Judge Armstrong has extensive experience in the Waitangi Tribunal and the Māori Land Court. He has acted for Māori landowners, trusts, incorporations, post-settlement governance entities, whānau, hapū and Iwi. He also has experience in other areas of the law appearing before the District Court, High Court, Court of Appeal and Supreme Court of New Zealand. In addition to his Māori Land Court role, in 2018, Judge Armstrong was also appointed as a Judge of the High Court of Niue.
Waikato, Ngāti Raukawa ki te Tonga
Judge Terena Wara was appointed to the Māori Land Court on 1 March 2019.
She is one of two resident Judges for the Waiariki District of the Māori Land Court and hears cases in Whakatāne, Ōpotiki and Tauranga (Waikato Maniapoto District of the Māori Land Court).
Judge Wara graduated with a Bachelor of Laws degree from the University of Waikato in 2006 and was admitted to the Bar later the same year. Before being appointed to the Māori Land Court, Judge Wara was a director of Tu Pono Legal which she co-founded in 2014. While in practice she specialised in resolving Maori legal issues, acting for clients across a range of issues in both general practice and litigation. Judge Wara has broad experience in both the Waitangi Tribunal and the Māori Land Court, acting for whānau, hapū and iwi.
Judge Wara is also a member of the Waitangi Tribunal.
Judge Damian Stone was appointed to the Māori Land Court on 25 March 2019.
Based in Wellington, he is the resident judge for the Tākitimu District of the Māori Land Court hearing cases in Hastings, Masterton and Levin (Aotea District of the Māori Land Court).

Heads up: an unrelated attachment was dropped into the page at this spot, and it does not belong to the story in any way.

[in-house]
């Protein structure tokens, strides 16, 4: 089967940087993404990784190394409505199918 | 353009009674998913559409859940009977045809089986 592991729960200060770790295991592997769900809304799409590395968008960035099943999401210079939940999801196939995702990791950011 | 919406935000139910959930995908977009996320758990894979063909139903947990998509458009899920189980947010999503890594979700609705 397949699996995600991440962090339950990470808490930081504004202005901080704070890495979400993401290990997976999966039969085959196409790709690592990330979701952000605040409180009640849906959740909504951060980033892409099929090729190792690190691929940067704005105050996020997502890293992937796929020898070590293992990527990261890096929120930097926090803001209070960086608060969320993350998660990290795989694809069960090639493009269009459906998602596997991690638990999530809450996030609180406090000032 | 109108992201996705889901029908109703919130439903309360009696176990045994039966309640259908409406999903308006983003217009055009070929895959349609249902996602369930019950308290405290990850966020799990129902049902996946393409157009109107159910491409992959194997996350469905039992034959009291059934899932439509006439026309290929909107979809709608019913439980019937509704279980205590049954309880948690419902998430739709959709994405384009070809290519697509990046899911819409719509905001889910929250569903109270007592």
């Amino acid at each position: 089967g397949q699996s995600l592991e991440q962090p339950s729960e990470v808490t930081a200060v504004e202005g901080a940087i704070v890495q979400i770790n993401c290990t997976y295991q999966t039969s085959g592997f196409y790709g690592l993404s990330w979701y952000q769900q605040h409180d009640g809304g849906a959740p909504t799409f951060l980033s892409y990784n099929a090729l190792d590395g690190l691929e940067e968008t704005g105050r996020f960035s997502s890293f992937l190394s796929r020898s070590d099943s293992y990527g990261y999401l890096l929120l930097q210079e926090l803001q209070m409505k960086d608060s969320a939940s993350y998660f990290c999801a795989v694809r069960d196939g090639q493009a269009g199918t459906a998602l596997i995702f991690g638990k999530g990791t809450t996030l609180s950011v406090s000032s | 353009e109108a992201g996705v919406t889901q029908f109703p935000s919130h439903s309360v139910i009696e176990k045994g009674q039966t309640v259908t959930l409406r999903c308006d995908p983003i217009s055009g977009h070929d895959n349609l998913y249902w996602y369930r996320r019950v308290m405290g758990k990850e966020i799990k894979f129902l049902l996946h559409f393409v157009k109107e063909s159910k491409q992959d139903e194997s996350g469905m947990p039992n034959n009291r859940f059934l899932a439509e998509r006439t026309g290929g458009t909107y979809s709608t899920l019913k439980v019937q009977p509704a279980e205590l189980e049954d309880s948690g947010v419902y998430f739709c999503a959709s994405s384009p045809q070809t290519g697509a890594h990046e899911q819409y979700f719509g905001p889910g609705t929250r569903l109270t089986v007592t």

Before being appointed to the Māori Land Court, Judge Damian Stone was the Managing Partner of Kāhui Legal, a specialist Māori law firm. In that capacity he acted for a number of Māori clients around the country on a range of issues, including Treaty of Waitangi settlement negotiations, Waitangi Tribunal claims, commercial negotiations and contract drafting, corporate and commercial law and litigation. Prior to becoming a partner of Kāhui Legal, he worked for a large national law firm for 10 years and was also General Counsel for Te Ohu Kai Moana. He is a former co-president of Te Hunga Rōia Māori o Aotearoa (the Māori Law Society), a former member of the Hazardous substances and New Organisms Committee, the Advertising Standards Complaints Board and a former member of a New Zealand Law Society Standards Committee. He was also the chairperson of an education-based trust in his hometown of Porirua.
Judge Damian Stone is also a member of the Waitangi Tribunal.
Rangitāne, Ngāti Kahungunu, Ngāi Tahu, Pākeha, Cherokee Nation
Judge Aidan Warren was appointed to the Māori Land Court on 30 September 2021. Based in Hamilton, he is the resident judge for the Aotea District of the Māori Land Court hearing cases in Whanganui, Te Hāwera and New Plymouth.
Judge Warren graduated with a Master of Laws from Te Piringa – University of Waikato in 2000. He was in private practice for nearly 22 years at Hamilton law firm, McCaw Lewis. In 2008 he was appointed as a Partner and then a Director when the firm incorporated in 2011. He was also the Managing Director from 2011 to 2021.
He has acted for a number of Māori clients across the country on a wide range of issues affecting whānau, hapū and iwi. He has specialised in Māori legal issues including Treaty settlements, post-settlement governance advice for iwi groups, Māori land law, resource management, Waitangi Tribunal and general public law disputes, appearing before various Courts.
He is an accredited and experienced Mediator and has been involved in mediations both in Aotearoa and Samoa, both as a mediator and trainer for a number of years. He is also a former Tūmuaki Tāne of Te Hunga Rōia Māori o Aotearoa.
Judge Warren is married to Justice Tafaoimalo Leilani Tuala-Warren of the Supreme Court of Samoa and they have four tamariki, Tatiana, Phillip, Mahinaarangi and Misiviliamu.
Judge Warren is also a member of the Waitangi Tribunal.
Ngati Kahungungu, Kai Tahu
Judge Rachel Mullins was appointed to the Maori Land Court on 30 September 2021. Based in Hamilton she is one of two resident Judges for the Waikato-Maniapoto District of the Maori Land Court, hearing cases in Hamilton, Te Kuiti and Thames.